Researching Small Farm Resource Centers

Since January of this year, ECHO Asia Impact Center staff, with major involvement from Dr. Ricky Bates (Penn State University), has been carrying out research for a case study entitled, The Small Farm Resource Center’s Current and Future Roles in Extension and Advisory Services in Southeast Asia.” Administered by MEAS (Modernizing Extension and Advisory Services) through the University of Illinois with major support from USAID, the study aims to document, evaluate and empower existing small farm resource centers as a useful research-extension tool in South and Southeast Asia operating outside the formal government/academic extension model.

Defined by ECHO’s first director, Dr. Martin Price, a Small Farm Resource Center (SFRC) is a research-extension tool that coordinates trials at a central site, as well on the fields of individual farmers, with the purpose of evaluating, within the community, ideas that have been proven elsewhere. The SFRC concept is that any new ideas, techniques, crops, or new varieties of a local crop may first be evaluated at the SFRC and promising ideas extended to local farmers with little risk. This adaptive research is done directly by the non-governmental agency (typically missions organizations and other small institutions) and local farmers and extended to the community.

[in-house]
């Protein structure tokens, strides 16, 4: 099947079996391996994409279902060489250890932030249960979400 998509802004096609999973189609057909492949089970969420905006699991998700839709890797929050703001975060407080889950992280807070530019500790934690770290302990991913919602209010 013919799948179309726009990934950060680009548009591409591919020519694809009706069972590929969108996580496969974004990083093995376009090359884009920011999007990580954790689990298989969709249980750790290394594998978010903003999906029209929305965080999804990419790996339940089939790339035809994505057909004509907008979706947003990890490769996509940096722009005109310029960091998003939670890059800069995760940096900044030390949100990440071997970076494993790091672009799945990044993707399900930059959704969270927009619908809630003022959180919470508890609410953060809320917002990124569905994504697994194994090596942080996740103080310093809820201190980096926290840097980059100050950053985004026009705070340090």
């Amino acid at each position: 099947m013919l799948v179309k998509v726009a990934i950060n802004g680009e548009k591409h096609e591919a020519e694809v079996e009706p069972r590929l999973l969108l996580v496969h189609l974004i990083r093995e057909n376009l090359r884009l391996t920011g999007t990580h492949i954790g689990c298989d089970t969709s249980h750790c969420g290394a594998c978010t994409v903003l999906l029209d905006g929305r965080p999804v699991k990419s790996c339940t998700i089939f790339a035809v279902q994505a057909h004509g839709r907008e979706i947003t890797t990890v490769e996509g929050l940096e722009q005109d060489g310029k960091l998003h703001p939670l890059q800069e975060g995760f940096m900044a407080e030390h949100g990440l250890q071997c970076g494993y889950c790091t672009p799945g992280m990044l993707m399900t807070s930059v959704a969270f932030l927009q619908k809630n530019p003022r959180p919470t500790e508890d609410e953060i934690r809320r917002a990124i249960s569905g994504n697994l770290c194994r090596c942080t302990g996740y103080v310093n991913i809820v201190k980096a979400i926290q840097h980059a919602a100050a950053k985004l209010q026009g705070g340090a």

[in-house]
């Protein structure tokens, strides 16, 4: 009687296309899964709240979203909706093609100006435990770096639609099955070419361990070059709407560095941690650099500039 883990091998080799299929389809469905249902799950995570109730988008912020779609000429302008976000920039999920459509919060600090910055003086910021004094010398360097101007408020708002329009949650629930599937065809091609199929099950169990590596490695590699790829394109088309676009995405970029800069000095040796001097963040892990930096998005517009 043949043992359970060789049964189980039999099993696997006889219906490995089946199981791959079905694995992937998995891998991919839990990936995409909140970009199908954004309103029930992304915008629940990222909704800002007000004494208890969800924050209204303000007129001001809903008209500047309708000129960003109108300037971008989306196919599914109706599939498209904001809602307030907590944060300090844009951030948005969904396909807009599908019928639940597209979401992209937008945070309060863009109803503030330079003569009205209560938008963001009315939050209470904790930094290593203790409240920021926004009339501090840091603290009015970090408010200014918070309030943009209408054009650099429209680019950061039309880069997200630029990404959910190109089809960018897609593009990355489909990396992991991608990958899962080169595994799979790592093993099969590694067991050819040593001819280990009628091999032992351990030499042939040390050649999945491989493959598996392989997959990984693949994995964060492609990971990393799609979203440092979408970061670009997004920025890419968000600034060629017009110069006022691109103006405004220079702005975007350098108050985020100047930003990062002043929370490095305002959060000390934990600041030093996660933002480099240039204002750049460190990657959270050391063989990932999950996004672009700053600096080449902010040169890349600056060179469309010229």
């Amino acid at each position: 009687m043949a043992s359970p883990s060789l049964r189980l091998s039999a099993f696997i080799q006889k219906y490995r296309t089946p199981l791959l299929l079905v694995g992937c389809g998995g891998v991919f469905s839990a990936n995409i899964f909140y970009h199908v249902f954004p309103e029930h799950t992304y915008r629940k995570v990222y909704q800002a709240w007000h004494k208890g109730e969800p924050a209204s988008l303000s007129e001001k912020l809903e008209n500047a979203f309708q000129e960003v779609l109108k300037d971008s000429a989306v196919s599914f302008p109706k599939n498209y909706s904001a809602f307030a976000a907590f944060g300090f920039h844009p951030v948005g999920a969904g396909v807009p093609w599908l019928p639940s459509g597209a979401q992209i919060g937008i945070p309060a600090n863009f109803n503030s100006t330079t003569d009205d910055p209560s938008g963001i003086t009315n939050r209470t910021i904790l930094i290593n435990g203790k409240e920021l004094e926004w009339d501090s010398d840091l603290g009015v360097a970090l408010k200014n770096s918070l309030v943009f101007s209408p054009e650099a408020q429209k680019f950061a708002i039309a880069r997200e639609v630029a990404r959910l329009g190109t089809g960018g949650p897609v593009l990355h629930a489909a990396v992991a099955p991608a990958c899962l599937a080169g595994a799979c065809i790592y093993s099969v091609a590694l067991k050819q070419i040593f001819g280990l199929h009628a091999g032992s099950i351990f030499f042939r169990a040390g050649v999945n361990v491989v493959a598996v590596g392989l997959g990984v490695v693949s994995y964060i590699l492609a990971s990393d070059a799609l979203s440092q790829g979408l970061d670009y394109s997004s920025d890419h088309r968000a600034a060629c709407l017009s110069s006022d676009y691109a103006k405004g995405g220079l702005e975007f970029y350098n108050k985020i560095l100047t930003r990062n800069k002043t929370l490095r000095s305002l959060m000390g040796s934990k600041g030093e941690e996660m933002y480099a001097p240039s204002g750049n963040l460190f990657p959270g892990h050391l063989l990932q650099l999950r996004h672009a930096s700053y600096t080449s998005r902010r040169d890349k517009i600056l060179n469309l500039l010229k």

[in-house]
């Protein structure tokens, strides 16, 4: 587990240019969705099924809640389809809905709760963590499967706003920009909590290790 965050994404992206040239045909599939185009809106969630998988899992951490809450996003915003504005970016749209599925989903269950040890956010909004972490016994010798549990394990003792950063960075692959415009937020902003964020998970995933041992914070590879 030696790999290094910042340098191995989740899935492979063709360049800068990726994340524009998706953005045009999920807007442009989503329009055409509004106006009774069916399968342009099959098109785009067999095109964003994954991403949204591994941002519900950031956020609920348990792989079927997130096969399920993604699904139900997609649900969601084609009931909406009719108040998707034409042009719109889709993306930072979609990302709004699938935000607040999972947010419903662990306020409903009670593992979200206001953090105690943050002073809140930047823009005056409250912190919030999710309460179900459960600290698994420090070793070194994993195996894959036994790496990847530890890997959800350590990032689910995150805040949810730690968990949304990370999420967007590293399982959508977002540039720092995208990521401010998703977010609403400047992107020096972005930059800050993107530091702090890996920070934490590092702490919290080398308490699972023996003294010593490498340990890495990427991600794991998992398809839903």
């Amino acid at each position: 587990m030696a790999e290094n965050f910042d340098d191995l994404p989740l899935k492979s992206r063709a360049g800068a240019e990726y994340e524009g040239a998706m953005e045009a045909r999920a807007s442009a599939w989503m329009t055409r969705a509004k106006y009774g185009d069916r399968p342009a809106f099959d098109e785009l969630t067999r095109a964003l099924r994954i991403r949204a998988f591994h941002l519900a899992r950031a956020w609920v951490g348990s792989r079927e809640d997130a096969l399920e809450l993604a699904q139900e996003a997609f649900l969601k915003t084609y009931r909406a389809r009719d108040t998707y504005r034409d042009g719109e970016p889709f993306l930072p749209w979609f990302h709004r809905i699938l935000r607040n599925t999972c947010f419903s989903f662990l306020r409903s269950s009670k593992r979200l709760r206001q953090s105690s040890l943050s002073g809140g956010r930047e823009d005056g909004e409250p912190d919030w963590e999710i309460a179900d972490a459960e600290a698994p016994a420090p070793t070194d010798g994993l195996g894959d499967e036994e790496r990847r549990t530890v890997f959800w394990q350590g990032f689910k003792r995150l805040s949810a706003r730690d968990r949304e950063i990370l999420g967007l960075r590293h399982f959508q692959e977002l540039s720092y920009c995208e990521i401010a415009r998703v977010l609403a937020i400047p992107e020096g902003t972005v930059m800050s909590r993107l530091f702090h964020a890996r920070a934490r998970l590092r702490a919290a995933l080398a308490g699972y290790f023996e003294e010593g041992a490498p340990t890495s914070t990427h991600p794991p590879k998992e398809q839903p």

Related to this study, the overall objective for MEAS is to “define and disseminate good practice strategies and approaches to establishing efficient, effective and financially sustainable rural extension and advisory service systems in selected countries.”  With the support of MEAS, ECHO Asia staff and Dr. Bates have visited seven SFRCs across Southeast Asia (Thailand, Myanmar, Laos, Cambodia and the Philippines) and interviewed their community-based beneficiaries to attempt to determine whether the SFRC concept remains a viable means of conducting research and extension for smallholder farmers.

With the SFRC case study currently concluding, ECHO Asia and MEAS look forward to publishing the findings and sharing the results at the upcoming ECHO Asia Agriculture and Community Development Conference in Chiang Mai, Thailand in early October 2013 as well as at the ECHO Agriculture Conference in Ft. Myers, Florida in December 2013.